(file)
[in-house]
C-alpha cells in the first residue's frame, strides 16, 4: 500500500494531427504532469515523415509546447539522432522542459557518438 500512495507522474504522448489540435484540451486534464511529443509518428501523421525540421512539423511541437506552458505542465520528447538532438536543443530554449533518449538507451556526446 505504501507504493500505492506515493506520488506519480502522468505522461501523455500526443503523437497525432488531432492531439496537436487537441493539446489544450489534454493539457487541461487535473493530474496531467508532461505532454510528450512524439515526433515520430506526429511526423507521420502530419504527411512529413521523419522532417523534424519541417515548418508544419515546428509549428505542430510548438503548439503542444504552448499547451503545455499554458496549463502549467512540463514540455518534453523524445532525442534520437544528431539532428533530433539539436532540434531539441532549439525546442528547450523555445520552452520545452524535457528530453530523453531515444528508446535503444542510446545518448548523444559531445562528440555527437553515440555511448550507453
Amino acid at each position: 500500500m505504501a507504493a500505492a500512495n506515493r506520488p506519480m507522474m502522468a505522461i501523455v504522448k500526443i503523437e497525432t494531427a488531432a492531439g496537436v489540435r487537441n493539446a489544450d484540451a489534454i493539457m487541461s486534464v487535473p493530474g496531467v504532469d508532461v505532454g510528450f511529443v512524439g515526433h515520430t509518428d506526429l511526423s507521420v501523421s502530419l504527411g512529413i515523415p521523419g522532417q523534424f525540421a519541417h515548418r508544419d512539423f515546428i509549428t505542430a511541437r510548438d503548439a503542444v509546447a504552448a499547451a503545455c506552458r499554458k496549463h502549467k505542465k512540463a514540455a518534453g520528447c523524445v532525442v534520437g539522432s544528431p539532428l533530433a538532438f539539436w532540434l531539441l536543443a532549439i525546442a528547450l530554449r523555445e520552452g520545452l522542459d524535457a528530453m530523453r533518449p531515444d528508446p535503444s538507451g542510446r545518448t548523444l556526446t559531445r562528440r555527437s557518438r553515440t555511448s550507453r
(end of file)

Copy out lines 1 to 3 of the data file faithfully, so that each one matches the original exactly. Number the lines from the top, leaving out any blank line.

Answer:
[in-house]
C-alpha cells in the first residue's frame, strides 16, 4: 500500500494531427504532469515523415509546447539522432522542459557518438 500512495507522474504522448489540435484540451486534464511529443509518428501523421525540421512539423511541437506552458505542465520528447538532438536543443530554449533518449538507451556526446 505504501507504493500505492506515493506520488506519480502522468505522461501523455500526443503523437497525432488531432492531439496537436487537441493539446489544450489534454493539457487541461487535473493530474496531467508532461505532454510528450512524439515526433515520430506526429511526423507521420502530419504527411512529413521523419522532417523534424519541417515548418508544419515546428509549428505542430510548438503548439503542444504552448499547451503545455499554458496549463502549467512540463514540455518534453523524445532525442534520437544528431539532428533530433539539436532540434531539441532549439525546442528547450523555445520552452520545452524535457528530453530523453531515444528508446535503444542510446545518448548523444559531445562528440555527437553515440555511448550507453
Amino acid at each position: 500500500m505504501a507504493a500505492a500512495n506515493r506520488p506519480m507522474m502522468a505522461i501523455v504522448k500526443i503523437e497525432t494531427a488531432a492531439g496537436v489540435r487537441n493539446a489544450d484540451a489534454i493539457m487541461s486534464v487535473p493530474g496531467v504532469d508532461v505532454g510528450f511529443v512524439g515526433h515520430t509518428d506526429l511526423s507521420v501523421s502530419l504527411g512529413i515523415p521523419g522532417q523534424f525540421a519541417h515548418r508544419d512539423f515546428i509549428t505542430a511541437r510548438d503548439a503542444v509546447a504552448a499547451a503545455c506552458r499554458k496549463h502549467k505542465k512540463a514540455a518534453g520528447c523524445v532525442v534520437g539522432s544528431p539532428l533530433a538532438f539539436w532540434l531539441l536543443a532549439i525546442a528547450l530554449r523555445e520552452g520545452l522542459d524535457a528530453m530523453r533518449p531515444d528508446p535503444s538507451g542510446r545518448t548523444l556526446t559531445r562528440r555527437s557518438r553515440t555511448s550507453r